For our App, we tried to get theft data from different stakeholders like the BKA. They provided us a huge table containing different kinds of thefts on a level of “province keys”, so we wanted to illustrate it on a map of Germany. With some research, we managed to map it on a postal code level because most of the possible tools would be able to work with postal codes. On a personal advice, we decided on ArcGIS as the tool of our choice for visualization of the data. As a positive point, TUM is giving away one-year student licenses, but we will later find out, that it is a very limited kind of license. For the first tool, ArcMap Online we came quickly to the first problems. The data formats usable for importing data are csv files or gpx files, so we decided to simply export our table to csv. On import screen, we were informed, that only 250 lines at once could be imported, but we had over 7000 lines of data in our table. Furthermore, we could identify, that postal codes are supported, but many of them either were not recognized or their GPS position in its backend seeming to be wrong. As a result of it, we did some research to map the postal codes to their center GPS position on our own. Due to the fact of limited lines on import with csv files, we tested the gpx format regarding the appointment of unlimited import from the import dialog of ArcMap Online. Thanks to some online conversion websites, it seems to get an easy alternative, but while importing it to ArcMap Online, we figured out, that only one GPS position was imported. So we decided to test some Desktop alternatives.
The student download page of Esri, the parent organization of ArcGIS, it looks like we could decide on a wide range of different products for this. Sadly, only ArcMap Desktop is usable with the license. After some struggling with the program- it crashes often on many different tasks- we managed to import an Excel table via conversion manager. The next problem followed ad-hoc, our GPS positions are not working with every coordinate system representation. After finding out, that the representation we are looking for would be the ETRF representation, we managed to get the different centers shown on a map. After another research, it turned out, that the classical heatmap feature is only implemented in ArcGIS Pro, which is not included in our license. As a workaround, the community presented the approach of using the point density from the spatial analyst tools of ArcMap Desktop, but even this Addon was not covered by our license.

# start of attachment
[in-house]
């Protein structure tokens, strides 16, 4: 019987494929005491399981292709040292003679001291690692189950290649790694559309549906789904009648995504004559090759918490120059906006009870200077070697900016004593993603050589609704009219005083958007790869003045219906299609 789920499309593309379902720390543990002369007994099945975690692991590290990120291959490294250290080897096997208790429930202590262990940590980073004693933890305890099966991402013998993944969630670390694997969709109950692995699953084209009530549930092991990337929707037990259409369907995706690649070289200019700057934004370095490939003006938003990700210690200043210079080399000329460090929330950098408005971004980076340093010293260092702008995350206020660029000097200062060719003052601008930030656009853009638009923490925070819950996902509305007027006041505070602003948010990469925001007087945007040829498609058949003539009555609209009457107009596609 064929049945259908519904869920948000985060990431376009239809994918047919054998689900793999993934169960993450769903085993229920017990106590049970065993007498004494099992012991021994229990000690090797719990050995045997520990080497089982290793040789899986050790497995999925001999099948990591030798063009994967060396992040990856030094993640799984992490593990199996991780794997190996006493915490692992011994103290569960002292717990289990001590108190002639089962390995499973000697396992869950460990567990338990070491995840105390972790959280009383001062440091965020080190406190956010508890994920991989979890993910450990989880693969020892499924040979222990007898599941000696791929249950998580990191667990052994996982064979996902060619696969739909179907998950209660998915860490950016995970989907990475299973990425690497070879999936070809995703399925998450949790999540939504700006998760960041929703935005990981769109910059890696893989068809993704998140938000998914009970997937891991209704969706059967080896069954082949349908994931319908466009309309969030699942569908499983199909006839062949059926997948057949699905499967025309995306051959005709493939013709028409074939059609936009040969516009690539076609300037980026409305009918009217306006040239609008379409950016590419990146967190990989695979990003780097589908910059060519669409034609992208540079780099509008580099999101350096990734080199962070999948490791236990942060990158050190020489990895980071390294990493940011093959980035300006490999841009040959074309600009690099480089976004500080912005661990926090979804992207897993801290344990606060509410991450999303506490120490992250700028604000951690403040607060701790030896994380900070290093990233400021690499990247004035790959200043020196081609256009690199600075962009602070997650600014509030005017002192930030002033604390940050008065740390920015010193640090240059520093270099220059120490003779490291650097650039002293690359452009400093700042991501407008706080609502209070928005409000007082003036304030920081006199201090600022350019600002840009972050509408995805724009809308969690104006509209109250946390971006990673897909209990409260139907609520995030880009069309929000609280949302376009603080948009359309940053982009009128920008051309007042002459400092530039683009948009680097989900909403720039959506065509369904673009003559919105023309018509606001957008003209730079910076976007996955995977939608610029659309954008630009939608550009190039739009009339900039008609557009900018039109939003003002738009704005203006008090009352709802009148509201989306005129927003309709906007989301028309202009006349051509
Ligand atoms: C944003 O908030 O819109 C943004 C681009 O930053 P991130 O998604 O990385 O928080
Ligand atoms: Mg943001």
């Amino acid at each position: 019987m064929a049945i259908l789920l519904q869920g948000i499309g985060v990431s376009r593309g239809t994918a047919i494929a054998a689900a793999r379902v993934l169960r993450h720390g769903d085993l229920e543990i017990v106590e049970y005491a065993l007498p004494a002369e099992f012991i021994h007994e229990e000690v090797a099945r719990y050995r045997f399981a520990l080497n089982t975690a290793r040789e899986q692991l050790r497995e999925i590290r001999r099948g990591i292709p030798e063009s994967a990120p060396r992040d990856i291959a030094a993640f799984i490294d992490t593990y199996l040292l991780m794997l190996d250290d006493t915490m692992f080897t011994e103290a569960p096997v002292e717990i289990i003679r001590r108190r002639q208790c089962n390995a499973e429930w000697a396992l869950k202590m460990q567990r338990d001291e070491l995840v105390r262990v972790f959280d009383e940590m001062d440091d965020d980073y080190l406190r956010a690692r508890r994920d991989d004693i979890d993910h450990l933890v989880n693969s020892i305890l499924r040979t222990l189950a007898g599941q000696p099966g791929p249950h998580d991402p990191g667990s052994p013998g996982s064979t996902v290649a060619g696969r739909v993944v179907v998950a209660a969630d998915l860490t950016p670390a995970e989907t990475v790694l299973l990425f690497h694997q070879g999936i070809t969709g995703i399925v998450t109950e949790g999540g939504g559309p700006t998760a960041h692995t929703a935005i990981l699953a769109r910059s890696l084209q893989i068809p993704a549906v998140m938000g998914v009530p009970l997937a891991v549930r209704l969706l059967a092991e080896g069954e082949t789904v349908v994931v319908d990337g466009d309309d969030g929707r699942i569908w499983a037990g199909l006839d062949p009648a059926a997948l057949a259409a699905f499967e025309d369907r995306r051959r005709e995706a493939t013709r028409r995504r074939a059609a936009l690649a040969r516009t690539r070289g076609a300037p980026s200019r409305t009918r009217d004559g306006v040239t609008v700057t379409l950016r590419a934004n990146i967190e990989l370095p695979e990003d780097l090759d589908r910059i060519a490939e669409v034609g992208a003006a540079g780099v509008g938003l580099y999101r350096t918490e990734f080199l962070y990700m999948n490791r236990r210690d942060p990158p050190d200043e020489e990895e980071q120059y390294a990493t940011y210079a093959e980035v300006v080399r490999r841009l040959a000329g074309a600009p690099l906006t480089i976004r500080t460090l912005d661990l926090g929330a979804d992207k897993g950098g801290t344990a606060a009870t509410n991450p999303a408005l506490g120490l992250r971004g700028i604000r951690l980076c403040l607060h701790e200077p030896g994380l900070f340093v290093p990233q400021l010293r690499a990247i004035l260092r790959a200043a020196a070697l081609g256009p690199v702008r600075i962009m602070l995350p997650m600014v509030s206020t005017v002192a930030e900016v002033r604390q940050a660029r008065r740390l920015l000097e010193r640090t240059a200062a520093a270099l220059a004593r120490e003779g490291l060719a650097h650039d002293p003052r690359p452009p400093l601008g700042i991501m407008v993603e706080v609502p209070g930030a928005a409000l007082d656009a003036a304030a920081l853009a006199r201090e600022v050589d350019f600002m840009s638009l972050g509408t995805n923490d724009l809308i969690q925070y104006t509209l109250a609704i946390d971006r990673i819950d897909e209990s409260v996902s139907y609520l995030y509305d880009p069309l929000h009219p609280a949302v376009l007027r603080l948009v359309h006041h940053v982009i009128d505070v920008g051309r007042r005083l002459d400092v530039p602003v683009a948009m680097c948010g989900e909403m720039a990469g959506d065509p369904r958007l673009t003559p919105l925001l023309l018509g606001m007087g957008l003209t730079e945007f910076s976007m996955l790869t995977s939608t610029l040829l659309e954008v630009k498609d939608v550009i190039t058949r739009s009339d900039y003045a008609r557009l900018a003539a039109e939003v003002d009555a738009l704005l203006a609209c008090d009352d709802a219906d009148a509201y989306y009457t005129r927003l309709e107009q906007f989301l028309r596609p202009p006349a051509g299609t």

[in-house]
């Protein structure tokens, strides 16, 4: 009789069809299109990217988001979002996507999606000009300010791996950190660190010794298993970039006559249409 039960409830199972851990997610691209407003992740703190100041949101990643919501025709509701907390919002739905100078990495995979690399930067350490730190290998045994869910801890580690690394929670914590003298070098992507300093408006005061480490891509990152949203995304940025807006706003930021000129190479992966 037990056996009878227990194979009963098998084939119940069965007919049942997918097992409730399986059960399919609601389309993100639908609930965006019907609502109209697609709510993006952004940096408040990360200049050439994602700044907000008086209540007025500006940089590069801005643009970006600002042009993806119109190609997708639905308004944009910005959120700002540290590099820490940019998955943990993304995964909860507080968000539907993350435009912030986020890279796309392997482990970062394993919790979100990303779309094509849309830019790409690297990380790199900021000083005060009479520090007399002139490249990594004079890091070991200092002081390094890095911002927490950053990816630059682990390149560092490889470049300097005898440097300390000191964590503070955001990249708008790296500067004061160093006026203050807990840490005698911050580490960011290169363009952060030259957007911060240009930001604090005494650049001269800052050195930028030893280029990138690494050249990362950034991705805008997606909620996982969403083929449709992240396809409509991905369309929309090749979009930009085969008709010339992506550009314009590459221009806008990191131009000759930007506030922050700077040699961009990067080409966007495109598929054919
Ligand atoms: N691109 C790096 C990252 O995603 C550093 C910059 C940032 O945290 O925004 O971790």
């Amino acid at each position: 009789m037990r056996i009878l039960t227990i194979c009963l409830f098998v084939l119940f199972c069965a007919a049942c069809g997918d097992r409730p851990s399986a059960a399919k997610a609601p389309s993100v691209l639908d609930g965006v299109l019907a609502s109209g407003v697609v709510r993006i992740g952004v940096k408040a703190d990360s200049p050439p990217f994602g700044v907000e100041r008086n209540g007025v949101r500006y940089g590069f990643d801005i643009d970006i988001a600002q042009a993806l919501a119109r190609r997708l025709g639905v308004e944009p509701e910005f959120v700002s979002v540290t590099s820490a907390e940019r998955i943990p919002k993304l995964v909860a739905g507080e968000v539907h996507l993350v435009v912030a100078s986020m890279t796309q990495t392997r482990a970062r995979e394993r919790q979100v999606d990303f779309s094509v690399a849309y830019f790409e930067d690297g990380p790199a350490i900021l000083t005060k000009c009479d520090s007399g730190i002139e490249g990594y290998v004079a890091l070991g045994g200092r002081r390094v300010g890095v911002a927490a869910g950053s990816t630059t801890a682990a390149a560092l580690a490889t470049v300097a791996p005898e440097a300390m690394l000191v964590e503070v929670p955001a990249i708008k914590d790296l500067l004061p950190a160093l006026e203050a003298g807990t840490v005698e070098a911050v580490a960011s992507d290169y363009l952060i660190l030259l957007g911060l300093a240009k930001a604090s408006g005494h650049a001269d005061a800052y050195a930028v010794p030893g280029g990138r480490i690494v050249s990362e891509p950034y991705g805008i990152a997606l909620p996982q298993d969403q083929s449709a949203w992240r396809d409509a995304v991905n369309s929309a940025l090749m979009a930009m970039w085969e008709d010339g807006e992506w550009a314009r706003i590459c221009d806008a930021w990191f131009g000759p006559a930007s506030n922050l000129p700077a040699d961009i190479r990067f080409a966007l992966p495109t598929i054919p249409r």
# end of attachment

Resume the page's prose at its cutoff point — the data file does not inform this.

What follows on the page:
So in the end, we came back to ArcMap Online, the product with the 250 lines of data per file limit. After some time, the initial file with GPS positions was split into a huge amount of files with a maximum of 250 line per file. After importing them we came to the next problem. Due to the fact, that the points are now in many files, it is impossible to apply the same value range. Furthermore, Germany has an asymmetrical distribution of postal codes. As a result of it, we decided to only map the “province keys” to its center GPS position, which results in a file with about 400 lines of data. Whereas every file should have a limit of about 250 lines, we had to split it. We tried a splitting on west and east and one on south and north. Through viewing the result of both of them, we chose the north/south variant.
After that, we came to the result, that many of the problems would have been cut out if the license would content ArcGIS Pro.